It is the need of the article that I mention few things about Wodehouse. Bear with me. P.G. Wodehouse, widely regarded as one of the greatest humorists in English literature, captivated readers for generations with his unique style and unparalleled wit. Through his works, such as the Jeeves and Wooster series and the Blandings Castle saga, Wodehouse created a world filled with eccentric characters, ludicrous situations, and uproarious dialogue. At the heart of Wodehousean humor lies his ability to find the absurd in the mundane. He effortlessly transforms ordinary situations into farcical escapades, providing readers with a delightful escape from reality. His narratives are filled with comical misunderstandings, mistaken identities, and convoluted plots, which he masterfully weaves together to create a seamless tapestry of hilarity. The humor in Wodehouse's works is often light-hearted and innocent, devoid of malice or cynicism, and this affable approach endears readers to his stories. And beneath the surface of Wodehouse's light-hearted comedy, there often lies a subtle layer of satire and social commentary. Wodehouse's portrayal of the English aristocracy and their eccentricities serves as a gentle critique of the upper class. His works expose the absurdity and triviality of the upper echelons of society, highlighting the foibles and vanities of the wealthy. However, Wodehouse's satire is never biting or malicious; rather, it is an affectionate parody that gently pokes fun at the idiosyncrasies of the social elite. There are instances in the books, that are outright funny, that I recollect those instances every now and then to laugh myself. The escapades of Bertie Wooster and his impeccable valet Jeeves never failed to entertain my lads and I. The other aspect is Wodehouse's mastery of dialogue. His mastery of dialogue is central to the success of his comedic style. His characters engage in rapid-fire conversations, exchanging witty remarks and indulging in humorous repartee. The dialogue is filled with dry wit, clever comebacks, and well-timed punchlines, creating a rhythmic and sparkling effect. The banter between Jeeves and Wooster, in particular, is a testament to Wodehouse's ability to craft dialogue that crackles with humor and maintains a consistent tone throughout his works. I'm not particularly fond of making remarks about sensitive political events in a public platform, but let me, for the sake of the mellifluousness of this article cite an event or two. We Indians are in one way or the other proud of our nationality. For some, it is through cricket, for others it is diplomacy, firepower, glory of past struggles and so on. Owing to the colonial past, we have this habit of disapproving British/European elitism. Recent turmoils of boycotting of the BBC over the documentary issue and disapproval of the Coronation of Charles III by a wider section of people across the globe are events proving the case. A reader may initially construe the narrative of Wodehouse for glorifying the elite households of England. However, the more we go deeper the more clearly will the underlying satire unravel. The point is, if a lower middle-class Indian chap can find Wodehousean works exceedingly entertaining, then anyone can.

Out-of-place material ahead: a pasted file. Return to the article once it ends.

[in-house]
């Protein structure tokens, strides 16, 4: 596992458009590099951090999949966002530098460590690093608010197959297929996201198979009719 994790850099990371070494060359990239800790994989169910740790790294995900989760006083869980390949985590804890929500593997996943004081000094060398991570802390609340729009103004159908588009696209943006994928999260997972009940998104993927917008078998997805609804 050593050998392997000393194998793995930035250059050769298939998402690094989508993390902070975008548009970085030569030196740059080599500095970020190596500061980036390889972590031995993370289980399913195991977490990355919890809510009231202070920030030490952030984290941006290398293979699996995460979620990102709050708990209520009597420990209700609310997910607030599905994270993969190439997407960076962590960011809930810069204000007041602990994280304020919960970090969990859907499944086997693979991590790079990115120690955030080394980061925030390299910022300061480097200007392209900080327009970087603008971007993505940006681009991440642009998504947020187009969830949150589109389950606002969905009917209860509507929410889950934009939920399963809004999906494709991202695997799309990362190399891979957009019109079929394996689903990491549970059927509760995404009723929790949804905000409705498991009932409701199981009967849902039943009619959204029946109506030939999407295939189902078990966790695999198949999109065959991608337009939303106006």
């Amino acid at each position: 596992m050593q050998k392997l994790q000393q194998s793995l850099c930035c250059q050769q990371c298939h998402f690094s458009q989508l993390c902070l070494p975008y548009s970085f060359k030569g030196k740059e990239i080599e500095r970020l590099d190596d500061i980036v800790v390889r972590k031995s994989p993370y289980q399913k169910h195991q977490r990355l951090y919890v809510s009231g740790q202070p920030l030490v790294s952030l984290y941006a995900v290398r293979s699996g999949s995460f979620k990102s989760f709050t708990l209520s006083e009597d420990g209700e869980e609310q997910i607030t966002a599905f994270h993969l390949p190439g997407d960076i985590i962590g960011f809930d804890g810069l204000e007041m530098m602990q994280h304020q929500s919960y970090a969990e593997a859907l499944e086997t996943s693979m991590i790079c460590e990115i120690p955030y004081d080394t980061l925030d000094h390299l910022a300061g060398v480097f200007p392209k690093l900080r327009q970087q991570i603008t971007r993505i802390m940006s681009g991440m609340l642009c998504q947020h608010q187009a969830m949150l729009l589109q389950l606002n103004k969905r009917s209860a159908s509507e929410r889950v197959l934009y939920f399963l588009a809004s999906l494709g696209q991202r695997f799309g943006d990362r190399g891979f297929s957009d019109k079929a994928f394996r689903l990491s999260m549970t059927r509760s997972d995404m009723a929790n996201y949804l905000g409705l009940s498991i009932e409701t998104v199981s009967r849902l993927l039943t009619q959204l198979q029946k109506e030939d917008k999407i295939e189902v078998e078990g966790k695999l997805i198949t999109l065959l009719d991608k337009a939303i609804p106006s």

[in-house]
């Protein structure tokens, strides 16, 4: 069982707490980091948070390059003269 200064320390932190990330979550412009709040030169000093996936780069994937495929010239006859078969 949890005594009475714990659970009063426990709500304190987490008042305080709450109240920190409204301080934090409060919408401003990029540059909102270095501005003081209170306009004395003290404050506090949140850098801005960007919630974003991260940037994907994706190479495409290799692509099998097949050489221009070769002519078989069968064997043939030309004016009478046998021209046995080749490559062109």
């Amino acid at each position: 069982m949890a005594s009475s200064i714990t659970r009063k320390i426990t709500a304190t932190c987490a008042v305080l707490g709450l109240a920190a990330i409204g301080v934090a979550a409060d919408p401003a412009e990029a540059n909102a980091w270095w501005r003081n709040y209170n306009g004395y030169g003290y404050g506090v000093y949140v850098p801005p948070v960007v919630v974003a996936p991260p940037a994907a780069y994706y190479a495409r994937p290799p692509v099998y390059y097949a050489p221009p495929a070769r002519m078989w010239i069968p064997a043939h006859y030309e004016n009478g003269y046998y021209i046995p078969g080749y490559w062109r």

Shortly after my purchase of the books, the world entered to a pandemic pandemonium. We all confined ourselves in our cozy homes, contemplating uncertain future. Many of you might have been traumatized by the loneliness and the impending fear of death. What I was satisfied about in the mean time was my decision of not giving my lads the books I love. They too, were in fact happy about their own copies. Wooster and Jeeves were our companions through the dark days of COVID 19. My lads and I often held conference calls, discussing about the intricacies of Wodehousean humour. Gradually, we all (including you) moved on from the pandemic and the dark days, which certainly left an indelible mark in our minds, and perhaps a few extra pounds of weight in our bodies. Just kidding. Or am I?

This article, or perhaps my personal account, that you just read sums up itself the influence Wodehouse's words had and still have on my guys and I. I know there aren't much incidents related to the Wodehousean humour in my life, and there are two reasons for that: (1) I haven't yet seen much of the life, in order to cite elegant instances, (2) this work falls under the category of non-fiction and I can't cook up some stories to relate humour. As simple as that. And to those people who didn't even hear about Wodehouse, I suggest you to pick one immediately as it can improve your state of mind far better than self help books. You can share your experiences of reading Wodehouse with me via email, beginner or experienced readers of Wodehouse, I don't mind. Let's make the Wodehousean circle a bit large.


Ashwin Ramesh, a Post Graduate student, is a native of Kannur, Kerala. Over the years, he has published few of his short-stories, articles and poems. Always devouring concoctions of other worldly words, he loves to read uncommon literary endeavours. He spends his leisure time on Jazz music and hits of the 80s Western music.